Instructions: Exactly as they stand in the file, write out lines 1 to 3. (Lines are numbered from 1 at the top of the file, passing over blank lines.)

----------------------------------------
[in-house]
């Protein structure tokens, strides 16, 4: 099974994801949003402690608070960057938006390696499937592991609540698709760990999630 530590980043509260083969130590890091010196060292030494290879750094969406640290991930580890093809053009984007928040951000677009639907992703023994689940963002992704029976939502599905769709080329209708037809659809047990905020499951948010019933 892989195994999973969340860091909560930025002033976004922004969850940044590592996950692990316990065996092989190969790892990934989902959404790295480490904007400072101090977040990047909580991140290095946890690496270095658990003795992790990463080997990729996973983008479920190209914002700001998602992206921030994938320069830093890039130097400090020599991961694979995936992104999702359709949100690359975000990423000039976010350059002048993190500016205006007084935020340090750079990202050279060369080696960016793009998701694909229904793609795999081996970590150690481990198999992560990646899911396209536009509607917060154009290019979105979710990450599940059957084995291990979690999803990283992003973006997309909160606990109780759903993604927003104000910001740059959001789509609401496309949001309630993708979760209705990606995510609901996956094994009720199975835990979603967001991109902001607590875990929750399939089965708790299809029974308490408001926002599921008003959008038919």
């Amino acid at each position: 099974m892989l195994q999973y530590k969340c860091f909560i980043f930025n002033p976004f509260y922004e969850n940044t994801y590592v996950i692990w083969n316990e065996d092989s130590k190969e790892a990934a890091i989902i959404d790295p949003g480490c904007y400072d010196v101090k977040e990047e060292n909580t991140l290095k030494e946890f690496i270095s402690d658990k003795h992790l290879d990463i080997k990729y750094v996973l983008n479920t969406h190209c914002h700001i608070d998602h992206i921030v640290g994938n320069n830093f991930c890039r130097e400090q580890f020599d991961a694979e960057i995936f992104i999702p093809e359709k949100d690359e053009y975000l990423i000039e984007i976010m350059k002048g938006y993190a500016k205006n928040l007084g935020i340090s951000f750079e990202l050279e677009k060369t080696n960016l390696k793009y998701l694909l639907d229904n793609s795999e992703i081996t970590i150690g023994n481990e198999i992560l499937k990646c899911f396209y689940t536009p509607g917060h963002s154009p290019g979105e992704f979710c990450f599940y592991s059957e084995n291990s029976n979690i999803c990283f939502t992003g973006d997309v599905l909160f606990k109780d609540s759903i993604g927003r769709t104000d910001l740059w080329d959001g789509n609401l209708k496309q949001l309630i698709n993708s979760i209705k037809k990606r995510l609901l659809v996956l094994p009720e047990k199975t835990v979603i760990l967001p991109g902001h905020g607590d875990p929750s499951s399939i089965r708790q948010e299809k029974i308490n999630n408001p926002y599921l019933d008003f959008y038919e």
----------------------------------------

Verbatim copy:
[in-house]
């Protein structure tokens, strides 16, 4: 099974994801949003402690608070960057938006390696499937592991609540698709760990999630 530590980043509260083969130590890091010196060292030494290879750094969406640290991930580890093809053009984007928040951000677009639907992703023994689940963002992704029976939502599905769709080329209708037809659809047990905020499951948010019933 892989195994999973969340860091909560930025002033976004922004969850940044590592996950692990316990065996092989190969790892990934989902959404790295480490904007400072101090977040990047909580991140290095946890690496270095658990003795992790990463080997990729996973983008479920190209914002700001998602992206921030994938320069830093890039130097400090020599991961694979995936992104999702359709949100690359975000990423000039976010350059002048993190500016205006007084935020340090750079990202050279060369080696960016793009998701694909229904793609795999081996970590150690481990198999992560990646899911396209536009509607917060154009290019979105979710990450599940059957084995291990979690999803990283992003973006997309909160606990109780759903993604927003104000910001740059959001789509609401496309949001309630993708979760209705990606995510609901996956094994009720199975835990979603967001991109902001607590875990929750399939089965708790299809029974308490408001926002599921008003959008038919």
């Amino acid at each position: 099974m892989l195994q999973y530590k969340c860091f909560i980043f930025n002033p976004f509260y922004e969850n940044t994801y590592v996950i692990w083969n316990e065996d092989s130590k190969e790892a990934a890091i989902i959404d790295p949003g480490c904007y400072d010196v101090k977040e990047e060292n909580t991140l290095k030494e946890f690496i270095s402690d658990k003795h992790l290879d990463i080997k990729y750094v996973l983008n479920t969406h190209c914002h700001i608070d998602h992206i921030v640290g994938n320069n830093f991930c890039r130097e400090q580890f020599d991961a694979e960057i995936f992104i999702p093809e359709k949100d690359e053009y975000l990423i000039e984007i976010m350059k002048g938006y993190a500016k205006n928040l007084g935020i340090s951000f750079e990202l050279e677009k060369t080696n960016l390696k793009y998701l694909l639907d229904n793609s795999e992703i081996t970590i150690g023994n481990e198999i992560l499937k990646c899911f396209y689940t536009p509607g917060h963002s154009p290019g979105e992704f979710c990450f599940y592991s059957e084995n291990s029976n979690i999803c990283f939502t992003g973006d997309v599905l909160f606990k109780d609540s759903i993604g927003r769709t104000d910001l740059w080329d959001g789509n609401l209708k496309q949001l309630i698709n993708s979760i209705k037809k990606r995510l609901l659809v996956l094994p009720e047990k199975t835990v979603i760990l967001p991109g902001h905020g607590d875990p929750s499951s399939i089965r708790q948010e299809k029974i308490n999630n408001p926002y599921l019933d008003f959008y038919e």